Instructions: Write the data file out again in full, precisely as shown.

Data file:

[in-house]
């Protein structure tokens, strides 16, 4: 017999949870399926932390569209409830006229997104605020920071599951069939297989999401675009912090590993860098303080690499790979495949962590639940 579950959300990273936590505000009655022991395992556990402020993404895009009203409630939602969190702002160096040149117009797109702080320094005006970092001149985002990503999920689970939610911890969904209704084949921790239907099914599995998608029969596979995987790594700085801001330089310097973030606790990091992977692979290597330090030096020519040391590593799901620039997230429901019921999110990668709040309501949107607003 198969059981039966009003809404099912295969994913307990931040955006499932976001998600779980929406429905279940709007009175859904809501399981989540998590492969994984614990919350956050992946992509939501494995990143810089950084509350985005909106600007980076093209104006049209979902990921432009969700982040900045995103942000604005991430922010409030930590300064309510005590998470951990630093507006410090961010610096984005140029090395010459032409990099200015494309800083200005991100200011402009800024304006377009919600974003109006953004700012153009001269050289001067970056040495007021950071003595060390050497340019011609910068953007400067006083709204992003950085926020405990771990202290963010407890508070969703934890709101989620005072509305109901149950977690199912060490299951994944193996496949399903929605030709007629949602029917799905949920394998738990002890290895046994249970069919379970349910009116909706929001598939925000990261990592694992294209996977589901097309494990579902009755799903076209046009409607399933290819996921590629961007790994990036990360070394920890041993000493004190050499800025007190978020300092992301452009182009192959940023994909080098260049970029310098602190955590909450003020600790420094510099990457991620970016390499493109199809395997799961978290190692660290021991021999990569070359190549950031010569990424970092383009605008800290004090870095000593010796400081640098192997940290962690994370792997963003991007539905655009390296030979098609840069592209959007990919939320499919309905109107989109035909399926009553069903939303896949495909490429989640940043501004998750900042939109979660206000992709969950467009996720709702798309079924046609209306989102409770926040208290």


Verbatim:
[in-house]
């Protein structure tokens, strides 16, 4: 017999949870399926932390569209409830006229997104605020920071599951069939297989999401675009912090590993860098303080690499790979495949962590639940 579950959300990273936590505000009655022991395992556990402020993404895009009203409630939602969190702002160096040149117009797109702080320094005006970092001149985002990503999920689970939610911890969904209704084949921790239907099914599995998608029969596979995987790594700085801001330089310097973030606790990091992977692979290597330090030096020519040391590593799901620039997230429901019921999110990668709040309501949107607003 198969059981039966009003809404099912295969994913307990931040955006499932976001998600779980929406429905279940709007009175859904809501399981989540998590492969994984614990919350956050992946992509939501494995990143810089950084509350985005909106600007980076093209104006049209979902990921432009969700982040900045995103942000604005991430922010409030930590300064309510005590998470951990630093507006410090961010610096984005140029090395010459032409990099200015494309800083200005991100200011402009800024304006377009919600974003109006953004700012153009001269050289001067970056040495007021950071003595060390050497340019011609910068953007400067006083709204992003950085926020405990771990202290963010407890508070969703934890709101989620005072509305109901149950977690199912060490299951994944193996496949399903929605030709007629949602029917799905949920394998738990002890290895046994249970069919379970349910009116909706929001598939925000990261990592694992294209996977589901097309494990579902009755799903076209046009409607399933290819996921590629961007790994990036990360070394920890041993000493004190050499800025007190978020300092992301452009182009192959940023994909080098260049970029310098602190955590909450003020600790420094510099990457991620970016390499493109199809395997799961978290190692660290021991021999990569070359190549950031010569990424970092383009605008800290004090870095000593010796400081640098192997940290962690994370792997963003991007539905655009390296030979098609840069592209959007990919939320499919309905109107989109035909399926009553069903939303896949495909490429989640940043501004998750900042939109979660206000992709969950467009996720709702798309079924046609209306989102409770926040208290």